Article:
Curry Village Pizza Deck has a great outside deck, perfect for enjoying the mid-morning sun on a nice day. Alternatively, you can dine inside their spacious dining room.  

Day 2: Afternoon

Admire the Views on Cook’s Meadow Loop

Walk off your pizza by taking the short and easy Cook’s Meadow Loop for plenty of spectacular views. Beginning just near the Visitor Center, this 1-mile (1.6 km) loop hike is completely flat yet offers incredible perspectives of Yosemite Falls, Half Dome, Glacier Point, and Sentinel Rock.

Then, head out and visit other attractions around Yosemite Valley. 

Check out El Capitan Meadow, a beautiful riverside meadow near the base of El Capitan that offers views of the famous rocky cliff. Then, continue to Bridalveil Falls Trailhead and walk half a mile to the viewpoint of these impressive falls, tumbling 620 feet (189 meters) down a granite escarpment. 

Hike the Mist Trail

Or, if you’re full of energy and want a tougher challenge to see a waterfall, try Mist Trail. This 3-mile return hike leads you to Vernal Fall via Vernal Fall Bridge. It is a bit steep, climbing 1,000 ft (300 m), but follows a well-made trail. If you visit in the Spring, you’ll be able to feel the mist of Vernal Fall. There’s also the option to continue to Nevada Fall, which is another 2 miles.

MCD 2172 2
Vernal Fall. Photo courtesy of Yosemite Mariposa County/Tony McDaniel

READ NEXT: 9 Best Things to do in Mariposa County, California

Explore Other Attractions on the Valley Floor

Visit the Ansel Adams Gallery to see the incredible work of renowned photographer Ansel Adams that brought fame and glory to the park. Let his iconic black-and-white images serve as inspiration for your own photos of the park.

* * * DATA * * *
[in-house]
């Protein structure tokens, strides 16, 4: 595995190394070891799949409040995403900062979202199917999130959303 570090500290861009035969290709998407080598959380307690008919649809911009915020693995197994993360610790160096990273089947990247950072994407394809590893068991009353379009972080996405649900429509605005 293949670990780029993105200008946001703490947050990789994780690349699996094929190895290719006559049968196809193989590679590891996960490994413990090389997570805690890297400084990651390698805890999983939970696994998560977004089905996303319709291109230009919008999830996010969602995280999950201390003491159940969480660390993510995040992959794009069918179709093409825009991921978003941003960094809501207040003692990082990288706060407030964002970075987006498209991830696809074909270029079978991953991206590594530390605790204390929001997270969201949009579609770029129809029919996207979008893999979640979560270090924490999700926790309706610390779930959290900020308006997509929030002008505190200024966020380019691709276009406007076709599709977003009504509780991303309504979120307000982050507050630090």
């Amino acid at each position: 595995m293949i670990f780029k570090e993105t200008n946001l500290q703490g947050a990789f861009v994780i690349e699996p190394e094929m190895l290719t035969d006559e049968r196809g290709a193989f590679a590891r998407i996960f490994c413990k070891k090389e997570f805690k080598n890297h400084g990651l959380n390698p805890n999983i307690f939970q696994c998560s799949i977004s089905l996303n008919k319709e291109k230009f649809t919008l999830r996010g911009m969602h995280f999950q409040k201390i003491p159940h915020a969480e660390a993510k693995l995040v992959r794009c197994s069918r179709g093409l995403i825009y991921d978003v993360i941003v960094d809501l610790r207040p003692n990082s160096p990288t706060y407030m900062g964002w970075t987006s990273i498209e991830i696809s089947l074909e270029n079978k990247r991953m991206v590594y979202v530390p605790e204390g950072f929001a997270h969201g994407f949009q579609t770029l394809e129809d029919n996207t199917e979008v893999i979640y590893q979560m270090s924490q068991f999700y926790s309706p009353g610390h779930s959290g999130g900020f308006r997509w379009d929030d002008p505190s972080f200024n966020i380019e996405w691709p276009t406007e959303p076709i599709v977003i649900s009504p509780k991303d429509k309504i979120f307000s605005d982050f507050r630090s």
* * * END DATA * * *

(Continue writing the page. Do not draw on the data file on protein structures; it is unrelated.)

Pop into Yosemite Museum, located near the visitor center. The museum is dedicated to preserving and sharing the cultural history of Yosemite’s native people, the Ahwahneechee, their traditions, crafts, and the park’s significance to their community.

Or peruse the aisles of the Yosemite Village Store, an output offering Yosemite-themed souvenirs, books, maps, educational materials, as well as food, drinks and snacks. 

yosemite 2 day itinerary
Inspired by Ansel Adams

Day 2: Dinner & Sunset

Dinner at the Mountain Room

To finish this Yosemite 2-day itinerary with a bang, head to dinner at The Mountain Room in Yosemite Valley Lodge. This restaurant boasts striking views of the 2,424-foot-high Yosemite Falls and offers the perfect backdrop to your last meal. Much like the rest of the restaurants in the park, the menu at Mountain Room features local, organic and seasonal produce, including sustainable fish and seafood.

Sunset at Tunnel View

Then, skip dessert and head out for sunset at Tunnel View. Just a 15-minute drive away from the restaurant, Tunnel View is undoubtedly one of the most famous viewpoints in the park. 

It’s an incredible spot to watch the sunset over the park and our favourite spot to end the day at Yosemite. By sunset, the crowds at Tunnel View will have disappeared, leaving just a handful of photographers gathering to witness yet another stunning sunset at Yosemite. 

Finish your 2 day Yosemite itinerary overlooking the valley with views of  El Capitan, Bridalveil Fall, Clouds Rest, Half Dome and Sentinel Rock. 

Tunnel View at sunset, Yosemite National Park
Tunnel View at Sunset

Disclaimer: We visited Yosemite National Park as guests of Yosemite Mariposa County, but, as always, all opinions expressed int his article are our own. 


READ NEXT: On Wapama Falls Trail in Hetch Hetchy Reservoir

Leave a Comment

Your email address will not be published. Required fields are marked *

This site uses Akismet to reduce spam. Learn how your comment data is processed.


Travel With Us

in 2024

Join us on a 9-day Safari in Tanzania through the country's top National Parks! Search for the Big Five, and immerse yourself in cultural experiences and meaningful connections.

or join our Pre-Sale List to be the first to learn about other Drink Tea & Travel Group Trips!

Scroll to Top